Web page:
Hand spun Aluminum Toroid for Teslacoils

I have started spinning my own toroid's, it's a lot of work but it's definitely worth it. The outer dimensions are 180x 50 mm, the maximum coil diameter is 80mm. Capacitance: ~7,9pF

The result with 1.0 mm Aluminum sanded finish:


The result with 1.0 mm Aluminum polished finish:



If you want to spin something you first need a mandrel to spin the metal sheet onto. The mandrel can be made of a variety of materials, but if you want it to last you're best off making them of steel. I started with two steel disks (190 x 45 mm).


To spin a toroid you need two different mandrels, one to spin the inner radius and one for the outer radius. The toroid consists of two spun halves, bolted together. Download the construction drawings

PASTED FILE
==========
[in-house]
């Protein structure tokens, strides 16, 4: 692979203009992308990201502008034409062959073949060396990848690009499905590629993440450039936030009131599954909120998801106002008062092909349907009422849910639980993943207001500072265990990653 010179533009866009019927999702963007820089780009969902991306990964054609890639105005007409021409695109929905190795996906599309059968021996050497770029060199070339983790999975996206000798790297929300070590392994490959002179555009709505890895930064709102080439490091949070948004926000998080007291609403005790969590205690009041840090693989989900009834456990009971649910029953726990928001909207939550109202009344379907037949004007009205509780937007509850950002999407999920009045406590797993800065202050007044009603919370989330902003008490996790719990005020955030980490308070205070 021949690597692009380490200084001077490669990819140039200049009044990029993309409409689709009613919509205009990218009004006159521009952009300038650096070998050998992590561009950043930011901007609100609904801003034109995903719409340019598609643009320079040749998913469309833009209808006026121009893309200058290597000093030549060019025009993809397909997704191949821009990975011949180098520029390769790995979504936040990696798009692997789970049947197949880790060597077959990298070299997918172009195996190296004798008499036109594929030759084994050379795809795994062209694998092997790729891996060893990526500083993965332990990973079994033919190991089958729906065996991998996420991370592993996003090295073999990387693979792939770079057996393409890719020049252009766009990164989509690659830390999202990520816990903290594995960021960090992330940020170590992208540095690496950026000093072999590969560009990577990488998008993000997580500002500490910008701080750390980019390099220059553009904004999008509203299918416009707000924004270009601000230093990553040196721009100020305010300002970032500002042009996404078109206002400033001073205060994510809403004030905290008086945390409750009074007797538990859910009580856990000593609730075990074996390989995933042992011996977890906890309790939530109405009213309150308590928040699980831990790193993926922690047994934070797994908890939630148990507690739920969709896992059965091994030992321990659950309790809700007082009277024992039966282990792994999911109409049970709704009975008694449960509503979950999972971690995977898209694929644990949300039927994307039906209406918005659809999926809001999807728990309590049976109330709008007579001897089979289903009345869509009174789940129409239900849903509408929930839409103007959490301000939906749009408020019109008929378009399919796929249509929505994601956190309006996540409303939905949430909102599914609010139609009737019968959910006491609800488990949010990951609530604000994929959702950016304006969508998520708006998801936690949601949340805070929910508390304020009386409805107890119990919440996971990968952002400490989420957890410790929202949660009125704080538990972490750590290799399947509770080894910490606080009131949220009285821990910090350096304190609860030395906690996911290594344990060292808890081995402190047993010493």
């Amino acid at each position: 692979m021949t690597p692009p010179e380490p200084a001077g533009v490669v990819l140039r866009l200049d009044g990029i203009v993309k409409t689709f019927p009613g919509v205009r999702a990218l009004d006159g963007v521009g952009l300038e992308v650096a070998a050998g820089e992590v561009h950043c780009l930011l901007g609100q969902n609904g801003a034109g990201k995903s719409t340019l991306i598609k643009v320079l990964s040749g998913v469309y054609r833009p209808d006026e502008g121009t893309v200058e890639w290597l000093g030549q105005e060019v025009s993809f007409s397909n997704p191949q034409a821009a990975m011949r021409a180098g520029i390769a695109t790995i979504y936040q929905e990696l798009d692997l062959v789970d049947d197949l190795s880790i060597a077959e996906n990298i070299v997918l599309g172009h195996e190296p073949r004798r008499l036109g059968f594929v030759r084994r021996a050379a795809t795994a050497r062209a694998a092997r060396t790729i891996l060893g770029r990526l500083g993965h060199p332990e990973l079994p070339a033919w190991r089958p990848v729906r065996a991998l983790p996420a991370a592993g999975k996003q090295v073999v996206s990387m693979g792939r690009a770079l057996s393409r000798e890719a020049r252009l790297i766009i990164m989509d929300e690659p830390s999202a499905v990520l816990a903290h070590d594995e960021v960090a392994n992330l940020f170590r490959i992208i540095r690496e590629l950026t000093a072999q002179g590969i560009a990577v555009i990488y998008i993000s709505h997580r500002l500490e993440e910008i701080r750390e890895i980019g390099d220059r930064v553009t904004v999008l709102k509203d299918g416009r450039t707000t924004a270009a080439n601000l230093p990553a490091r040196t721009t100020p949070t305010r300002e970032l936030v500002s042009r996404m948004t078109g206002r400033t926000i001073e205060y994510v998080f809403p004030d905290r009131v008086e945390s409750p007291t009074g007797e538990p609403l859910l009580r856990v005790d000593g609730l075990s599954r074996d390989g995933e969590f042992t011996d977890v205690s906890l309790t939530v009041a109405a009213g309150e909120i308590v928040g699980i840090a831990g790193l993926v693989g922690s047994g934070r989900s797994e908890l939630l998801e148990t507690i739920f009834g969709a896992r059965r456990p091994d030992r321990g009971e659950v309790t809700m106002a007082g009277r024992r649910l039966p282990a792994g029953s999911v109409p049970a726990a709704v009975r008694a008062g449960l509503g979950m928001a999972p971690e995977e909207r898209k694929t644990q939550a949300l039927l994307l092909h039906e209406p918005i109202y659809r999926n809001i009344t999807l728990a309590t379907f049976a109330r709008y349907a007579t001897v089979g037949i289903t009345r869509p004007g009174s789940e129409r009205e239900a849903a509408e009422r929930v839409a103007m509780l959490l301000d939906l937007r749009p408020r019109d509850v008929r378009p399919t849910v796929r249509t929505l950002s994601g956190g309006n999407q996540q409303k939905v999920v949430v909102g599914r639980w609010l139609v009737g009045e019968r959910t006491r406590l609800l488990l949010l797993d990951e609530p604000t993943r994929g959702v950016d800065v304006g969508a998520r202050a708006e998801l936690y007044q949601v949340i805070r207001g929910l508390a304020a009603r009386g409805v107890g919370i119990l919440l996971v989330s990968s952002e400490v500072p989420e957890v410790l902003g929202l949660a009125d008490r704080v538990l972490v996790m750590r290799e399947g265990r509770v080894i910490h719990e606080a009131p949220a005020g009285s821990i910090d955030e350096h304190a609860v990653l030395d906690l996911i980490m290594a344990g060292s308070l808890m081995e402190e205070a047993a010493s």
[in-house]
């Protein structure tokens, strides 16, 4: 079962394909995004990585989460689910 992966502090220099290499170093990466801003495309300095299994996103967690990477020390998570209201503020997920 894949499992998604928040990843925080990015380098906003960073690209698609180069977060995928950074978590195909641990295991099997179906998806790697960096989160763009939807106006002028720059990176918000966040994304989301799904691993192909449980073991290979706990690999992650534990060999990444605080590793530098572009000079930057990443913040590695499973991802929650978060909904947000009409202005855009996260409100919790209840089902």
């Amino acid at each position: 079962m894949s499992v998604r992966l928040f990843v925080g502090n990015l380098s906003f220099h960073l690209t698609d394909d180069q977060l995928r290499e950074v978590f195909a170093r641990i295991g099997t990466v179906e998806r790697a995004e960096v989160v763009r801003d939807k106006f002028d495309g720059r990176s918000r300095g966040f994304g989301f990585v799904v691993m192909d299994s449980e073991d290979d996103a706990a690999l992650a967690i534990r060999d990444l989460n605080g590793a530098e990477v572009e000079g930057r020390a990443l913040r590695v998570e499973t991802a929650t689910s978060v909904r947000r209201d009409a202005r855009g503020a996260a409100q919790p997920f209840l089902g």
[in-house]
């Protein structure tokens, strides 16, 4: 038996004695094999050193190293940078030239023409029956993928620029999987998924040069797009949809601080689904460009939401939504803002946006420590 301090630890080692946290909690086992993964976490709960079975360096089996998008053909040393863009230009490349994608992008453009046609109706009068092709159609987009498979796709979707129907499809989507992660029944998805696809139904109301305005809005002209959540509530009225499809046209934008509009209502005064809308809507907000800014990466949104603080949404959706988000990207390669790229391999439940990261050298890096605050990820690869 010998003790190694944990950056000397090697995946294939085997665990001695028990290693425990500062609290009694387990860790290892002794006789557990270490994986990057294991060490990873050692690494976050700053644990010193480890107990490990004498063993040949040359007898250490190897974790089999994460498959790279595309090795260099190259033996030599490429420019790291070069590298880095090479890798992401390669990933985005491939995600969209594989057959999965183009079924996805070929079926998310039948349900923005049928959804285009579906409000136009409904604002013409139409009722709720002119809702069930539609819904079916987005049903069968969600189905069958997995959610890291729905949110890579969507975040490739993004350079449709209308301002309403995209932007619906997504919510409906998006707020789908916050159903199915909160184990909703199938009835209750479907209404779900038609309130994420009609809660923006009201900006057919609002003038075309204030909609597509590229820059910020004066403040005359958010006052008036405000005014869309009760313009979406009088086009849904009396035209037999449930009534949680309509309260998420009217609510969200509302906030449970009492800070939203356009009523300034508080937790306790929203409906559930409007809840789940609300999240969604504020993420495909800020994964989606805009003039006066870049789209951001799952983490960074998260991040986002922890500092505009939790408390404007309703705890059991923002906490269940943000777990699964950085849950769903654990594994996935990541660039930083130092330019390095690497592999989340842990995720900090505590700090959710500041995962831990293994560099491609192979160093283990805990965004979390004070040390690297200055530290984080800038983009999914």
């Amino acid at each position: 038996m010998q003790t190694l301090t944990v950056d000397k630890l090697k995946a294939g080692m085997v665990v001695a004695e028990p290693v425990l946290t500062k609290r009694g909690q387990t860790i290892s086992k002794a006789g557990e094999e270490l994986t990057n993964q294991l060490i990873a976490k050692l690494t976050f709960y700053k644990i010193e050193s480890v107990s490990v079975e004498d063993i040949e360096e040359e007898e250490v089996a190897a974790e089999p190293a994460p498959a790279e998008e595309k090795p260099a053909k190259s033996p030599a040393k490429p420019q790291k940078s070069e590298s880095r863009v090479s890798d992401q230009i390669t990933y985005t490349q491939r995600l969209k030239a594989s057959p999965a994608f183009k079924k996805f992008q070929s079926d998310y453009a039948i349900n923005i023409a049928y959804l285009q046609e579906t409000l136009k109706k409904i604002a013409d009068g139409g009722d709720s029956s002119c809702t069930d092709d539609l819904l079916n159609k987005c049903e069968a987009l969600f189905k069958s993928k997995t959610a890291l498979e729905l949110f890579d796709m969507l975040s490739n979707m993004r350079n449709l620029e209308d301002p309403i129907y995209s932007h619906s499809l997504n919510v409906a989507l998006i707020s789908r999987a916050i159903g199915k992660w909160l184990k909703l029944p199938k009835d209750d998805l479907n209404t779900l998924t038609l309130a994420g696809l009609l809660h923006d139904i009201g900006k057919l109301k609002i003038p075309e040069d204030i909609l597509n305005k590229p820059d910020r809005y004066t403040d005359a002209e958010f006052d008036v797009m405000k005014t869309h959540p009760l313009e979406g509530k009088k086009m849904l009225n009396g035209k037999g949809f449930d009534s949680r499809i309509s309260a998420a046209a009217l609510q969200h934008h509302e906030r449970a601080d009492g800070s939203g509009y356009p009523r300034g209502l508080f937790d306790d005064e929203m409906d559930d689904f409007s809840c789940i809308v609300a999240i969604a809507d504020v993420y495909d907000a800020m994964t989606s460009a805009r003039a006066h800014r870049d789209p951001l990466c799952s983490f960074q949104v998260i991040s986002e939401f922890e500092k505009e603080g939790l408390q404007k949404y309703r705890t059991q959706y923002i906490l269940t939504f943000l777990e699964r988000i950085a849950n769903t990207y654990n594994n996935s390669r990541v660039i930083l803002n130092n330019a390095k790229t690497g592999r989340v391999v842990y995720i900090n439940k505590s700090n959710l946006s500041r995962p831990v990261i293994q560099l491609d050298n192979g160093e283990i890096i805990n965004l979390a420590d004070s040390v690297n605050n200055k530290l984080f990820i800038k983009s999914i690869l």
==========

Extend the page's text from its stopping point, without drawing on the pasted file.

To get the outer radius without a CNC lathe is pretty difficult, I solved the problem with a lathe copy construction and scraped and sanded the grooves out later. A steel cylinder with the right diameter is stationary (and firmly) placed on the lathe frame, the cutting tool holder holds a rod with the same shape as the cutting tool. This rod will follow the radius of the cylinder and transfers it to the mandrel.


The other mandrel with the inner radius was a bit more easy, a large m16 bolt with a hole to clamp my cutting tool. This way the radius is easily adjusted.


you also need some tools for spinning, I made two spinning rods out of solid steel. One with a round end and one with a flat end. The round end is used for forming the inner and outer radius, the flat one is to smooth out the outer radius. I used the stove to heat up the rods and cooled them in oil to make them harder.


As lubricant I use a glycerin based soap, the advantage of this is that you can easily clean the disks (and yourself) after spinning. I found a useful spinning guide on the web, you can download it here.


The different steps of spinning a toroid:


The toroid in action:

We have 14 guests and no members online